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I am submitting jobs to a queue on a cluster and want to check if the job is done. The way I do it is to see if the jobID is present in the output of a command (called jobs) that lists all the jobs that are currently running. I call jobs via the shell, parse its output and see if jobID is there. If it isn't, that's interpreted as a signal that the job terminated:

   sleep = 2
   while True:
        output = subprocess.Popen("jobs %i" %(jobID),
        if job_done(output):

Since sleep is set to 2, it means that this is checked every two seconds, but the job might run for several hours. I find that randomly I sometimes get the OSError Cannot allocate memory, even though there's a ton of memory on the machine and the thread does nothing that is memory intensive except check for the output of jobs. What could be causing this? Is there a better way to do this than to use Popen, PIPE and communicate?

This issue seems similar to the one reported here (Python subprocess.Popen "OSError: [Errno 12] Cannot allocate memory") but there was no resolution to this issue.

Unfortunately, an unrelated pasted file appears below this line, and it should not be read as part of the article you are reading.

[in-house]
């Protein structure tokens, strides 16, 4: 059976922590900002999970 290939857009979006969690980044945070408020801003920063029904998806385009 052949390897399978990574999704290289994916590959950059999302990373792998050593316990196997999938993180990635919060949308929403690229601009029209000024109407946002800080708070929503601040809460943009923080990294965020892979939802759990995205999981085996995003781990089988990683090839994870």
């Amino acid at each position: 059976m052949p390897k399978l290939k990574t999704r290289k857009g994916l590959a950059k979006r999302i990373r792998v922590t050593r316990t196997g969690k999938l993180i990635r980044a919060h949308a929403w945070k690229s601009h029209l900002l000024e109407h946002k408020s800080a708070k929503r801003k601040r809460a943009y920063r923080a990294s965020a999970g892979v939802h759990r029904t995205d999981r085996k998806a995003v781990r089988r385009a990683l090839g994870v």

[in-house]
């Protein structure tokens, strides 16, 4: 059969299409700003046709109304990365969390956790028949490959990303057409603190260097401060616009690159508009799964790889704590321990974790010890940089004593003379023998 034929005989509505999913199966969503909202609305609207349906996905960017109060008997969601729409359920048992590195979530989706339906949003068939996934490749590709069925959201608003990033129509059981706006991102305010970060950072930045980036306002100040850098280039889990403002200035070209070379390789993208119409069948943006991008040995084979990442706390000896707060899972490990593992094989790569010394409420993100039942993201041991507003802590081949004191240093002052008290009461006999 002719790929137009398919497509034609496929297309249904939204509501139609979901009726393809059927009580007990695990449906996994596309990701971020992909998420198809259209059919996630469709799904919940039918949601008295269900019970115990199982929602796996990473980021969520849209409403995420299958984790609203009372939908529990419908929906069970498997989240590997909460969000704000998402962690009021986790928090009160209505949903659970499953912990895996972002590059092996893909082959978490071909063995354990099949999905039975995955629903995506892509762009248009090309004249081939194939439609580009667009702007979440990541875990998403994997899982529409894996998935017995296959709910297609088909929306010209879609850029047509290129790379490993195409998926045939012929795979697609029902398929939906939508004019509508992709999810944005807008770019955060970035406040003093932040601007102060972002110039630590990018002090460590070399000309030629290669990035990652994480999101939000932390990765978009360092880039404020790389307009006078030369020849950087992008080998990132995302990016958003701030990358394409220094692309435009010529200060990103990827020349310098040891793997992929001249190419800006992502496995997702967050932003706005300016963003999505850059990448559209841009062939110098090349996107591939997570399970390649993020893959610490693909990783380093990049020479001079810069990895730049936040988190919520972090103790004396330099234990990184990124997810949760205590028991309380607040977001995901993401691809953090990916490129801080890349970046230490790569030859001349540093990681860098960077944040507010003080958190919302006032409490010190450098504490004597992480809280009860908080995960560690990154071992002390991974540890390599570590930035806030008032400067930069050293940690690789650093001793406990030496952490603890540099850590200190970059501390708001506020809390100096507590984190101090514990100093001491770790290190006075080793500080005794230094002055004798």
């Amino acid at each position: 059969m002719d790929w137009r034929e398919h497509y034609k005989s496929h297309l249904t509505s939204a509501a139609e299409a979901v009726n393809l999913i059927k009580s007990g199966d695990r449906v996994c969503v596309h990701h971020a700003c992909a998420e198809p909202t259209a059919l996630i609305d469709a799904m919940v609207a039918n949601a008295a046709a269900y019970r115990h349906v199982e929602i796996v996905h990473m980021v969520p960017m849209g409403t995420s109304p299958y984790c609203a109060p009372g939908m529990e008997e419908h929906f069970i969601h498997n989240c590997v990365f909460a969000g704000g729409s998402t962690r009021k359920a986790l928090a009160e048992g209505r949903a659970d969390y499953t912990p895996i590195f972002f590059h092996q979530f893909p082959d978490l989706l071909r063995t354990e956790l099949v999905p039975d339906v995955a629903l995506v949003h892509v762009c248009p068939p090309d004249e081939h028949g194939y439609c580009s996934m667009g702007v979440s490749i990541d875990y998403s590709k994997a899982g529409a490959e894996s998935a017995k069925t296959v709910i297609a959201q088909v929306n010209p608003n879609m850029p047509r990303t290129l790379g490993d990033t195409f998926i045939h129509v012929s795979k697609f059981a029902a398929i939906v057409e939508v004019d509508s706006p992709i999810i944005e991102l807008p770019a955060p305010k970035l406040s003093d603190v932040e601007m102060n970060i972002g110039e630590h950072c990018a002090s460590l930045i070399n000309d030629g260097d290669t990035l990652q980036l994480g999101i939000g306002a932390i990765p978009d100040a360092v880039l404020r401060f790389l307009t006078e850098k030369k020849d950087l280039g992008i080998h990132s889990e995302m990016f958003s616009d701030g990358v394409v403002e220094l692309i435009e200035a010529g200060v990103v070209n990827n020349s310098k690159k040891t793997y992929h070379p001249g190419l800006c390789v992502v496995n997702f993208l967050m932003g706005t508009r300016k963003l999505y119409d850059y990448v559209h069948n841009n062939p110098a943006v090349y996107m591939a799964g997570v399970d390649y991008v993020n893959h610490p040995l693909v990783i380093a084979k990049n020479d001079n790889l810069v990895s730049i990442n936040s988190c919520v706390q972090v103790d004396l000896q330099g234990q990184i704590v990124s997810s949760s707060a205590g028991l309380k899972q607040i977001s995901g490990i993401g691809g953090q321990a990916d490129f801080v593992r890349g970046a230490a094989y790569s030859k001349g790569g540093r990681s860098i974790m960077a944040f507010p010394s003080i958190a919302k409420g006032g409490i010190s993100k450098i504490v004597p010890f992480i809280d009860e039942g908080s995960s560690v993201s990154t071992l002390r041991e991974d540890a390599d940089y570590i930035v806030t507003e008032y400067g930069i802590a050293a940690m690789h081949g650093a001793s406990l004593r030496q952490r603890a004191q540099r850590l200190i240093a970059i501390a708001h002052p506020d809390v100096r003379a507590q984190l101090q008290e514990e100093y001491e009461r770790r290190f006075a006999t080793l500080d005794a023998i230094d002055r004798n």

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The docs suggest that communicate might very well run out of memory in a scenario like yours – Mr_and_Mrs_D Jun 22 at 14:07
there are several solutions in the link that you've provided e.g., use a fork server. – J.F. Sebastian Jun 22 at 16:43

1 Answer 1

Which python version are you using? 2.6 or 2.7? or even newer? What's the status of your file-descriptors? See fd-issue.

At the bottom of the SO-post you mentioned there seems to be another one on the same issue. See also his proposal.

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I am using python 2.6.5. I read the post you linked to but I am not using close_dfs=True which that post said was the cause of the problem. Should I be using it? Even though I am using PIPE? – user248237dfsf Nov 8 '12 at 22:55
try a strace: strace -o syscalls.trace -ttT ./ or for a shorter summary strace strace -o syscalls.trace -Cf ./ In the eyes of python and the os, a PIPE is a file-like object which consumes a fd – Don Question Nov 8 '12 at 23:04
what should I be looking for in strace? – user248237dfsf Nov 8 '12 at 23:08
for starters, just at the first odd-behaviour and errors. Either the firs EMEM or EBADF errors should be a help in the right direction. – Don Question Nov 8 '12 at 23:11
But is this the correct way safe-proof way to check if a process has a particular output, periodically, in Python? Is there a different solution? – user248237dfsf Nov 8 '12 at 23:12

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